Data-type specification offers a second arena of savings as well as introduces a modicum of type safety. By being able to express type, functions can be readily compiled to be more efficient in their performance, even when originally written in XSLT 2.0. The modular approach to XPath 2.0 function design also has an impact, because it means that programming intensive extension functions (such as those associated with geospatial data) can be rendered in a much more hospitable language such as Java, C++ or C#.EXST

The primary caveat to conversions come with XSLT 1.0 scripts that made heavy use of extensions -- such as the node-set() extensions. In some cases, if the extension set involved was the one based on the EXSLT extension set, the conversion is likely to be very straightforward, as EXSLT wrapper functions rendered in XSLT 2.0 exist (many involving a 1-to-1 conversion, as the XPath 2.0 function set was in most cases derived from the EXSLT set). Again, the implementation of such "converted" stylesheets will likely not show anywhere near the improvement that would come from taking advantage of the XSLT 2.0 feature set from scratch, but especially in the case of large XSLT 1.0 libraries, the best approach is to start with incremental gains from the processors then rebuilding those stylesheets that form the primary bottlenecks in the system.

Such dedicated XSLT 2.0 development usually results in much smaller scripts (often 10-15% of the original size of a corresponding 1.0 script, if such a script could even be written at all). Code modularization, on the fly compilation and creation of "transformlets" that are effectly highly optimized processors can also improve throughput dramatically, as the time-consuming compilation process need only be performed once. This is also not counting general improvements in technology that most likely are now taking place at a much higher rate within 2.0 processors before being ported to 1.0 processors (if that -- in many cases the 1.0 processors have effectively stagnated as developers have moved onto other projects).

XSLT2 vs. XQuery

Both XSLT2 and XQuery share a common foundation in XPath 2.0, and those people familiar with XQuery may very well wonder why they should go to the bother of using XSLT2 if so much of what's offered there can just as readily be done with XQuery. While to a certain extent the difference is a matter of programming style (those familiar with transformations may prefer to use transformations over queries and vice versa) there are a few qualitative differences that make the issue less an either/or type of thing and more an appropriate tool discussion.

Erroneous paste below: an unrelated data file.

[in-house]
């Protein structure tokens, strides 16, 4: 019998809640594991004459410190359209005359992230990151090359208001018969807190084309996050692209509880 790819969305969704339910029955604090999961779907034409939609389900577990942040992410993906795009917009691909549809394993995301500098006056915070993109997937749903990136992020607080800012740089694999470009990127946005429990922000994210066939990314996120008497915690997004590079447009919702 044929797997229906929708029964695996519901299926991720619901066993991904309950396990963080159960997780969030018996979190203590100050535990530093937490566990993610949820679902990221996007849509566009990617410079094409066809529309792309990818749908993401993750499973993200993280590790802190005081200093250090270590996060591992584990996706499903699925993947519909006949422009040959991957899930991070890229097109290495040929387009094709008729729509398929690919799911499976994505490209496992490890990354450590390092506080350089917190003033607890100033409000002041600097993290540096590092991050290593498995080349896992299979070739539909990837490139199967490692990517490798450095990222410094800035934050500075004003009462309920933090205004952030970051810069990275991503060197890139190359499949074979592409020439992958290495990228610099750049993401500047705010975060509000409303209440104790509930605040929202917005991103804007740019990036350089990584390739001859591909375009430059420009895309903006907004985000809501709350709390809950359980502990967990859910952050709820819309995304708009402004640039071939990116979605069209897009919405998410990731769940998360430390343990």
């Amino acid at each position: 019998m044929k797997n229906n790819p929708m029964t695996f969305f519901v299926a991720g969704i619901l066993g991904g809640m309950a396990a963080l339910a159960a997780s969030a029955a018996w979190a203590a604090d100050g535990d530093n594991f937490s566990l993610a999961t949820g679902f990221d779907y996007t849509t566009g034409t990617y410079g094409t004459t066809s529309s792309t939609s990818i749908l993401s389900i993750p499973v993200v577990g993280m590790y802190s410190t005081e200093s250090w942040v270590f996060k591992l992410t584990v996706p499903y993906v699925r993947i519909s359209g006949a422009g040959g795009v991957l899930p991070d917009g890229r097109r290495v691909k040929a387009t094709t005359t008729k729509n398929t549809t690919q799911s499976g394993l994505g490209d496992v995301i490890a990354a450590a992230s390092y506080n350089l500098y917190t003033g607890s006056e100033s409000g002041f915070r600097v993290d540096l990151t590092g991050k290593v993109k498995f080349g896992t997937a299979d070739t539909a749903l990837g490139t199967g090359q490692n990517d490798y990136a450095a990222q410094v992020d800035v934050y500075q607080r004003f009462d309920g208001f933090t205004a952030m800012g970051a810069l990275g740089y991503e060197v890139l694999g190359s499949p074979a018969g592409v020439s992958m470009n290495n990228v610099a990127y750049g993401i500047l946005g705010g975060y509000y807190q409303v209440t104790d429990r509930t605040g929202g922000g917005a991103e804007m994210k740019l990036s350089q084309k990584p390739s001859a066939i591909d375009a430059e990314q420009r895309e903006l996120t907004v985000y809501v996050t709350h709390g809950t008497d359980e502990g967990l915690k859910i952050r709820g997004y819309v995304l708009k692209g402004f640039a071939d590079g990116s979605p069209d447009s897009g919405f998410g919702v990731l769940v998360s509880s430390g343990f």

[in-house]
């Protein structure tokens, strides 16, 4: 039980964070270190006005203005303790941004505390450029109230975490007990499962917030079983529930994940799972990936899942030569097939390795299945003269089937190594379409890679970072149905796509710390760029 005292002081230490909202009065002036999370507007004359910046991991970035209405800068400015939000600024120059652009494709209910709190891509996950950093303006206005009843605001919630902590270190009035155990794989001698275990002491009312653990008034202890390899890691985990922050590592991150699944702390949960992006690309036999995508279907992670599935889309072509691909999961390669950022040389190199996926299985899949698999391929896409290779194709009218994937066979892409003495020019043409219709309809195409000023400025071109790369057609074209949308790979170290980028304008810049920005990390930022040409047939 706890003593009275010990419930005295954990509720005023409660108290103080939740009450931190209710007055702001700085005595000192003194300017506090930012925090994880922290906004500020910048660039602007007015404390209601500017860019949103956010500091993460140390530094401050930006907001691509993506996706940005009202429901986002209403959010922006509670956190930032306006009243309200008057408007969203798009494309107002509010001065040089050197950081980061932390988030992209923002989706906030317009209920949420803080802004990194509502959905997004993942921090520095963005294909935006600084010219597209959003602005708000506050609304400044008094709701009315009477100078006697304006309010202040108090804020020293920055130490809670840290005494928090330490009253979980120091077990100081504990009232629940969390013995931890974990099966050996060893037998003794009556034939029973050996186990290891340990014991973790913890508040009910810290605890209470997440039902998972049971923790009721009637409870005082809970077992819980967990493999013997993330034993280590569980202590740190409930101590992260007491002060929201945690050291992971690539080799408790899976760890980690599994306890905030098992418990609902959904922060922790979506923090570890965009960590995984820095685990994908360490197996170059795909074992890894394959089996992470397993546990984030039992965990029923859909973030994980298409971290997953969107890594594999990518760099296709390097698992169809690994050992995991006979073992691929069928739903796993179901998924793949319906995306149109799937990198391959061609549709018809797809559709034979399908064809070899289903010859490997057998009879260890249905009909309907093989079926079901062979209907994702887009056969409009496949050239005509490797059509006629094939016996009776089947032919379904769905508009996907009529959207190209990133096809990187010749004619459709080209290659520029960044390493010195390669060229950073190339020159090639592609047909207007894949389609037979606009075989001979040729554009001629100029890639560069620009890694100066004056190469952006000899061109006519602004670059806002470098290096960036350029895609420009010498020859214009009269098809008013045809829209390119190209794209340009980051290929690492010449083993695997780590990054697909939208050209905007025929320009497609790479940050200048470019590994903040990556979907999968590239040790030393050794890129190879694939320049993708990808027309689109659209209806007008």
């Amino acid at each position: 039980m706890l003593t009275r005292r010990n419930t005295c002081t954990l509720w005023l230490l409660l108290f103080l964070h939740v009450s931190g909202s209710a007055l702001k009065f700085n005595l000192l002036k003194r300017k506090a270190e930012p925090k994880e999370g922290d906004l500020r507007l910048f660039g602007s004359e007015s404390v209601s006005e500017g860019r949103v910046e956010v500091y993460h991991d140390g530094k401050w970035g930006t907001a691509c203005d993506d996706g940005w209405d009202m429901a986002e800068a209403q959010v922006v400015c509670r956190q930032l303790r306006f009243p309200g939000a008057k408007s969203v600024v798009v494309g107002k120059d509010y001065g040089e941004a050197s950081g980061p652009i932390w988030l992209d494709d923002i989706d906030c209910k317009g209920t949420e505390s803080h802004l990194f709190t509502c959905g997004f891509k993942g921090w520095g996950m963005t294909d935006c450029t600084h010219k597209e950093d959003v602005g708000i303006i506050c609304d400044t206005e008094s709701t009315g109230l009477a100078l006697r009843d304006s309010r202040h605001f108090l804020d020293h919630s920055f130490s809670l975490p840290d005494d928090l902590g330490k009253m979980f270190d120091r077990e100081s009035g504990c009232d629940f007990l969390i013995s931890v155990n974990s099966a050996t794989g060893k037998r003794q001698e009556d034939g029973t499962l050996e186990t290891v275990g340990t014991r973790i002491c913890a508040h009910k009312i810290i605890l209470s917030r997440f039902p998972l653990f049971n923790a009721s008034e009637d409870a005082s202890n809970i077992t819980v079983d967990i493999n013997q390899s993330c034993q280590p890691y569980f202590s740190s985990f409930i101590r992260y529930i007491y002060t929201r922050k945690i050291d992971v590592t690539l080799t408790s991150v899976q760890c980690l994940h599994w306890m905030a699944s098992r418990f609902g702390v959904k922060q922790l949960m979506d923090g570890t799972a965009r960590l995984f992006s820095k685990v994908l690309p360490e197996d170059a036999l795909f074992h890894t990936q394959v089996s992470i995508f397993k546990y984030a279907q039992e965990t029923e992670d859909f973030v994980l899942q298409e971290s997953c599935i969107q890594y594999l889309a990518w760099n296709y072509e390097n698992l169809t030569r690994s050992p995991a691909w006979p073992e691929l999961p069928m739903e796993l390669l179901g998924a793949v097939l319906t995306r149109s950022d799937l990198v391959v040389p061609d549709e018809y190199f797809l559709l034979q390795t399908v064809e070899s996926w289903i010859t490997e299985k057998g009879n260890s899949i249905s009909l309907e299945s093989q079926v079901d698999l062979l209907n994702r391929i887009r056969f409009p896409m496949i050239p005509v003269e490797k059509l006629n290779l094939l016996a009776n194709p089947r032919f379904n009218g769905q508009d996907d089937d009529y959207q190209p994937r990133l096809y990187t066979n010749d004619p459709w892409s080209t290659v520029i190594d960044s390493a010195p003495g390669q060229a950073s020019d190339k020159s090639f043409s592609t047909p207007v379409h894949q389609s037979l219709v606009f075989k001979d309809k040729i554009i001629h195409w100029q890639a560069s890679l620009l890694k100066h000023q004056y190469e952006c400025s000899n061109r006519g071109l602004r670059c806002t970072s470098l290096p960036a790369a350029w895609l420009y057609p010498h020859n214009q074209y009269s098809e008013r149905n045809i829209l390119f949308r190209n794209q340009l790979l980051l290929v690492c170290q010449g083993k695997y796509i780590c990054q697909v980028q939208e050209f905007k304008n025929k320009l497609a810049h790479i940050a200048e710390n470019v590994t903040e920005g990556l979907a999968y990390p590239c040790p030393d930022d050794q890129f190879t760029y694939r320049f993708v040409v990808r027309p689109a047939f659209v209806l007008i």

The templatized approach to working with XML documents recognizes the fact that certain operations are best done by "walking the tree", recursing from the initial document root node down and to the right until the whole tree is covered, and template matching actually works remarkably well in this particular situation. This typically means that document-centric XML content is still better handled by XSLT, especially if it has a particularly complex and largely unpredictable underlying schematic structure.

XSLT is also generally better for working with template content -- effectively mixing data content with an underlying template document through effective matches. XQuery can be used in this regard if the template is very consistent, but past a certain level of complexity such XQueries tend to be both slower to perform and requiring far more effort to write than the equivalent XSLT. (I saw this first hand with a project recently in which the XQuery code ended up running nearly 30% slower on average than an XSLT that generated the same content.